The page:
Falaknuma, which in Urdu means ‘like the sky’ or ‘mirror of the sky’, floats delicately on that hilltop. An Italian Palace built in the late 19th century in the Andrea Palladio style (named after the 16th c Venetian architect) its layout mimics a scorpion, the zodiac sign of its master, Nawab Viqar-ul-Umra, the Prime Minister of the State of Hyderabad.  The refined taste, beautiful architecture and rich furnishings cost the Nawab a handsome 40 lakh Rupees, which left him bankrupt. This money was taken out as a loan from the Bank of Bengal, which later merged with other Presidency banks to become the Imperial Bank of India, then the State Bank of India.

The lamps and sunset at Falaknuma
In the spring of 1897, Nawab Viqar-ul-Umra invited the 6th Nizam, Mahboob Ali Pasha, to be his guest at the Falaknuma Palace. And the Nizam never left. 

Although our guide noted that the palace was gifted to the Nizam, who paid for it, circumstances and sources point otherwise. It was at best a forced gift, with the Nizam paying only about half the costs. From the end of the 19th c till 1950, the Falaknuma Palace was used as the Nizam ‘s royal guesthouse. The last prominent guest to stay there was Dr. Rajendra Prasad, the first President of India, in 1951.

Following the merger of Hyderabad State with the Indian Union in 1948 and disputes over the Nizam’s assets, Falaknuma also went through various stages of neglect and decay. I remember visiting it in the 1990s when the grounds were used for private parties and there was a ticketed tour of the palace. The architecture was naturally grand but time had taken its toll on the interiors.

The hotel rooms
In 2010 the Taj Group of Hotels took over the Falaknuma Palace, refurbished its 60 rooms and opened it in 2011 as a luxury hotel (https://taj.tajhotels.com/en-in/taj-falaknuma-palace-hyderabad/). The Palace interiors have also been restored beautifully, with a lot of taste, attention to detail and sense of history going into it.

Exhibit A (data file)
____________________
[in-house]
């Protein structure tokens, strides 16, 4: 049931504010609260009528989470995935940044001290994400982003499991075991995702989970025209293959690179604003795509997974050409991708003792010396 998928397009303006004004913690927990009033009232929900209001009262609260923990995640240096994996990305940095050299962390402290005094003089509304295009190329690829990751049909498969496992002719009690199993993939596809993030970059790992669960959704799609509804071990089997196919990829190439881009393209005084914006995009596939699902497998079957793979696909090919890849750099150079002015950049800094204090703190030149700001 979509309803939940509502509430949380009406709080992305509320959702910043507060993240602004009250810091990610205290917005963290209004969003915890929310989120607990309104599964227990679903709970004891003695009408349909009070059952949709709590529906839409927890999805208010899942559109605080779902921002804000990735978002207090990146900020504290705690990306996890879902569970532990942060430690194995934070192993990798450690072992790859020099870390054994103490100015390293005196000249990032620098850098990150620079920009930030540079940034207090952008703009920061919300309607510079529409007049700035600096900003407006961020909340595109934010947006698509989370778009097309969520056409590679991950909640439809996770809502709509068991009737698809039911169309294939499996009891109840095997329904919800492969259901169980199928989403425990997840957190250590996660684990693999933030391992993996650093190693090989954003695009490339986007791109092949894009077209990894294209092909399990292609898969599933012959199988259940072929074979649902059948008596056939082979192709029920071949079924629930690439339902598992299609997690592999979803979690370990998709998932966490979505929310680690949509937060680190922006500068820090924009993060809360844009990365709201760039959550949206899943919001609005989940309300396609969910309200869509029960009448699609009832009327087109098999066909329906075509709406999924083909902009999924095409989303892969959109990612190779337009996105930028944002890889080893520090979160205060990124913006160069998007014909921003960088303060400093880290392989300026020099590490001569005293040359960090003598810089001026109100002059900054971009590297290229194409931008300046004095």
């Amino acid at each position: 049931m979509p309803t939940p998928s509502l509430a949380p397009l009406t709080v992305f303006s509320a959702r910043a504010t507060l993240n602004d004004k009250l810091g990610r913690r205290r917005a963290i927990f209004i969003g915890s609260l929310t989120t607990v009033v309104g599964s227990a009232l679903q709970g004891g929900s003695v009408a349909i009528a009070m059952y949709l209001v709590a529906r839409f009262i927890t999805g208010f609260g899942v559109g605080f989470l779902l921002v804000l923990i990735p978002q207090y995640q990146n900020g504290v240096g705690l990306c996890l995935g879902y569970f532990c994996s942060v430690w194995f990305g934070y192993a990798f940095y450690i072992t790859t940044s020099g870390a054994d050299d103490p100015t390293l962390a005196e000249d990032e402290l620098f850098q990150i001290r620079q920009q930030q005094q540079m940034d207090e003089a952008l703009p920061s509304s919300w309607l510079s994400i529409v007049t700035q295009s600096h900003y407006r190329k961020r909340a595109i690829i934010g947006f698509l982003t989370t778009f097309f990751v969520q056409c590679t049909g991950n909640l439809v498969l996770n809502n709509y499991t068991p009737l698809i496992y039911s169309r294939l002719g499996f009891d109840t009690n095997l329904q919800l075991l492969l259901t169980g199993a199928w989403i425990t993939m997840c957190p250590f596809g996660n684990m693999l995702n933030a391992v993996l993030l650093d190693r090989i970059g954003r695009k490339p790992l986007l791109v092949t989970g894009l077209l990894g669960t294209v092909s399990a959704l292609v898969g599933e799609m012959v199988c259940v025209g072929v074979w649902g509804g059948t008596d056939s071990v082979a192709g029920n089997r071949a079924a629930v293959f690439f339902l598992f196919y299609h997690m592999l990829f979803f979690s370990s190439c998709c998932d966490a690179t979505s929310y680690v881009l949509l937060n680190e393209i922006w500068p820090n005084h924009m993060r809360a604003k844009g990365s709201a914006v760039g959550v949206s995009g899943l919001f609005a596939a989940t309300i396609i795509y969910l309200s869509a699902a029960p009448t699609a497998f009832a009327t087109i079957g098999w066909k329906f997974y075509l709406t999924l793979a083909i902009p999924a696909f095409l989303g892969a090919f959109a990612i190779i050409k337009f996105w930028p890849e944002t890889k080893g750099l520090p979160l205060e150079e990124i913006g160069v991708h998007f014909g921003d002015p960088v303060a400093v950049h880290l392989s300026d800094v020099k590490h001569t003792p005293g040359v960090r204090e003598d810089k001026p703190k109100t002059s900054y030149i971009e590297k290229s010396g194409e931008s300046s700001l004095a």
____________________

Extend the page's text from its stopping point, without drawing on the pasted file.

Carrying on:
When in Hyderabad last month, we visited the Falaknuma Palace.

The visit had its highs and lows.

We found that you could only visit Falaknuma if you were either staying there or eating in one of its three restaurants. At today’s room rate, a single night would leave you poorer by at least Rs. 25,000 or you could rent the Royal Suite for about Rs. 60,000.

You could have a Nizam-style afternoon tea at the Jade Terrace overlooking the Charminar and Makkah Masjid for about Rs. 6,000 per head, or dine on European cuisine in the Renaissance-inspired Celeste or have Hyderabadi cuisine at Adaa for a minimum charge of about Rs. 4,000 per person. And don’t forget to add about 20% in taxes. A meal for four will easily cost you Rs. 20,000. This is steep if you just want to see the refurbished Falaknuma Palace.

A third way to visit is on Saturdays and Sundays only with a Hyderabad Tourism Palaces Tour, which also costs upwards of Rs. 3,000. It is a half day tour that includes other city palaces as well with a 90-minute tour and tea at the Falaknuma Palace. See http://www.hyderabadtourism.travel/falaknuma-palace-hyderabad
Nizami lamps and the city lights

Was it worth it? The Falaknuma Palace was indeed beautiful. It is the best place to be in Hyderabad at dusk. As the sun sets on the horizon, where the Golconda Fort has stood for centuries, you can see the city lights flickering below and Falaknuma rises like an angel. The vast outer courtyard with marble statues comes alive and the light is just right for photography, even if you are shooting with just a cell phone (like me).

However, there were two disappointments. The Taj guide for our tour had poor knowledge of the history and anecdotes, and needs a serious education with his Urdu diction.